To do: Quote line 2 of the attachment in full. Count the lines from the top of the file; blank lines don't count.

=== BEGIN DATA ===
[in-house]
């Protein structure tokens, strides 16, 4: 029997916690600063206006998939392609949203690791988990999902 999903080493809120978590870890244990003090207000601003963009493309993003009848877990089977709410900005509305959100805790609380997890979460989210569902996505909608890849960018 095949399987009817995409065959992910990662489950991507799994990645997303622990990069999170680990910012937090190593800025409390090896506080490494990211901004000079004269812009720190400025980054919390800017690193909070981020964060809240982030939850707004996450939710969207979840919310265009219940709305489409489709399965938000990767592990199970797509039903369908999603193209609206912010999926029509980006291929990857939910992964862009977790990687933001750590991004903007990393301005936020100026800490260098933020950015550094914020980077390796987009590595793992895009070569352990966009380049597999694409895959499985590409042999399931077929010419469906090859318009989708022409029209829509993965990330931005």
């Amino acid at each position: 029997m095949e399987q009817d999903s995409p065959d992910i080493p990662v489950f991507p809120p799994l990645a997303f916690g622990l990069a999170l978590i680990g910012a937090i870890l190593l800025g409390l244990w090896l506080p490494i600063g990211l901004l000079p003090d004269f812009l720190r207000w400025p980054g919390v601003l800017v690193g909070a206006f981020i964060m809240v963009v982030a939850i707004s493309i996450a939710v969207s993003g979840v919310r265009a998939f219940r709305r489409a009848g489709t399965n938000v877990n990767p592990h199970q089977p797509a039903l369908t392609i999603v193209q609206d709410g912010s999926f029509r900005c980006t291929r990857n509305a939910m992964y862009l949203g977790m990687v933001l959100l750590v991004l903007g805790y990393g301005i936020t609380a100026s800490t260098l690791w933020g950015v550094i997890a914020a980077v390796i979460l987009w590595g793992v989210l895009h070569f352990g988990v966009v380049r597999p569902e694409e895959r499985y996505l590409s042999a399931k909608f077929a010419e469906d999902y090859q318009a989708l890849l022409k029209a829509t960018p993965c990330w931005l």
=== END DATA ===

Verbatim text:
């Protein structure tokens, strides 16, 4: 029997916690600063206006998939392609949203690791988990999902 999903080493809120978590870890244990003090207000601003963009493309993003009848877990089977709410900005509305959100805790609380997890979460989210569902996505909608890849960018 095949399987009817995409065959992910990662489950991507799994990645997303622990990069999170680990910012937090190593800025409390090896506080490494990211901004000079004269812009720190400025980054919390800017690193909070981020964060809240982030939850707004996450939710969207979840919310265009219940709305489409489709399965938000990767592990199970797509039903369908999603193209609206912010999926029509980006291929990857939910992964862009977790990687933001750590991004903007990393301005936020100026800490260098933020950015550094914020980077390796987009590595793992895009070569352990966009380049597999694409895959499985590409042999399931077929010419469906090859318009989708022409029209829509993965990330931005």